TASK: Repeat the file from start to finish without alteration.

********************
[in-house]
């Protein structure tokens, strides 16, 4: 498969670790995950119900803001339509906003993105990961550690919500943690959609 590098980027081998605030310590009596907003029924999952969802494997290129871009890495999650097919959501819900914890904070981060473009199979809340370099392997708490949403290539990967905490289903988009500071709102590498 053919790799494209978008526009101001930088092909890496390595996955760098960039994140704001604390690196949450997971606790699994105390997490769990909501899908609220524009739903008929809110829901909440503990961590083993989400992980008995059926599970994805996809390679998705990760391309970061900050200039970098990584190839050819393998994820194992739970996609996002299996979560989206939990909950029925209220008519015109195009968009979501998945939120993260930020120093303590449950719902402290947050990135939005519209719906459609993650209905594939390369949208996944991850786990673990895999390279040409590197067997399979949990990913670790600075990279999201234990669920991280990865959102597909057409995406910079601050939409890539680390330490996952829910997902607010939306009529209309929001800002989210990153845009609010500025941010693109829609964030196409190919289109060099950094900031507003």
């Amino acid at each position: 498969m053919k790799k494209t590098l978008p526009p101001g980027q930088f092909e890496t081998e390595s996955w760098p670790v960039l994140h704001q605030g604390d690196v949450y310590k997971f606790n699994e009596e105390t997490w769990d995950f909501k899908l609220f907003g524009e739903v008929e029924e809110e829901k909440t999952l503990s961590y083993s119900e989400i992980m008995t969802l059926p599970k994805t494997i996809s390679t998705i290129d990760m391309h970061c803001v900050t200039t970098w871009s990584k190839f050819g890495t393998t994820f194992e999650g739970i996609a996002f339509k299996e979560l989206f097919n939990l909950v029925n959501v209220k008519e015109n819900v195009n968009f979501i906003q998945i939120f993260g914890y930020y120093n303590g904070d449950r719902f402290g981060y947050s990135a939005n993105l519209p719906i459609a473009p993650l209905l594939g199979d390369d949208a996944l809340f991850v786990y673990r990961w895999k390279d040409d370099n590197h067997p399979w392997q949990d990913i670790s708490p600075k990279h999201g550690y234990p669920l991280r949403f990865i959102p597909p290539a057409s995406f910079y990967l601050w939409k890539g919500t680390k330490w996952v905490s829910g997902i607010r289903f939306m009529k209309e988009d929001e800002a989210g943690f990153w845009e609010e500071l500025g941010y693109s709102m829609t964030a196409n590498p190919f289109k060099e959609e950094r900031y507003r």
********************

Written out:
[in-house]
């Protein structure tokens, strides 16, 4: 498969670790995950119900803001339509906003993105990961550690919500943690959609 590098980027081998605030310590009596907003029924999952969802494997290129871009890495999650097919959501819900914890904070981060473009199979809340370099392997708490949403290539990967905490289903988009500071709102590498 053919790799494209978008526009101001930088092909890496390595996955760098960039994140704001604390690196949450997971606790699994105390997490769990909501899908609220524009739903008929809110829901909440503990961590083993989400992980008995059926599970994805996809390679998705990760391309970061900050200039970098990584190839050819393998994820194992739970996609996002299996979560989206939990909950029925209220008519015109195009968009979501998945939120993260930020120093303590449950719902402290947050990135939005519209719906459609993650209905594939390369949208996944991850786990673990895999390279040409590197067997399979949990990913670790600075990279999201234990669920991280990865959102597909057409995406910079601050939409890539680390330490996952829910997902607010939306009529209309929001800002989210990153845009609010500025941010693109829609964030196409190919289109060099950094900031507003």
């Amino acid at each position: 498969m053919k790799k494209t590098l978008p526009p101001g980027q930088f092909e890496t081998e390595s996955w760098p670790v960039l994140h704001q605030g604390d690196v949450y310590k997971f606790n699994e009596e105390t997490w769990d995950f909501k899908l609220f907003g524009e739903v008929e029924e809110e829901k909440t999952l503990s961590y083993s119900e989400i992980m008995t969802l059926p599970k994805t494997i996809s390679t998705i290129d990760m391309h970061c803001v900050t200039t970098w871009s990584k190839f050819g890495t393998t994820f194992e999650g739970i996609a996002f339509k299996e979560l989206f097919n939990l909950v029925n959501v209220k008519e015109n819900v195009n968009f979501i906003q998945i939120f993260g914890y930020y120093n303590g904070d449950r719902f402290g981060y947050s990135a939005n993105l519209p719906i459609a473009p993650l209905l594939g199979d390369d949208a996944l809340f991850v786990y673990r990961w895999k390279d040409d370099n590197h067997p399979w392997q949990d990913i670790s708490p600075k990279h999201g550690y234990p669920l991280r949403f990865i959102p597909p290539a057409s995406f910079y990967l601050w939409k890539g919500t680390k330490w996952v905490s829910g997902i607010r289903f939306m009529k209309e988009d929001e800002a989210g943690f990153w845009e609010e500071l500025g941010y693109s709102m829609t964030a196409n590498p190919f289109k060099e959609e950094r900031y507003r």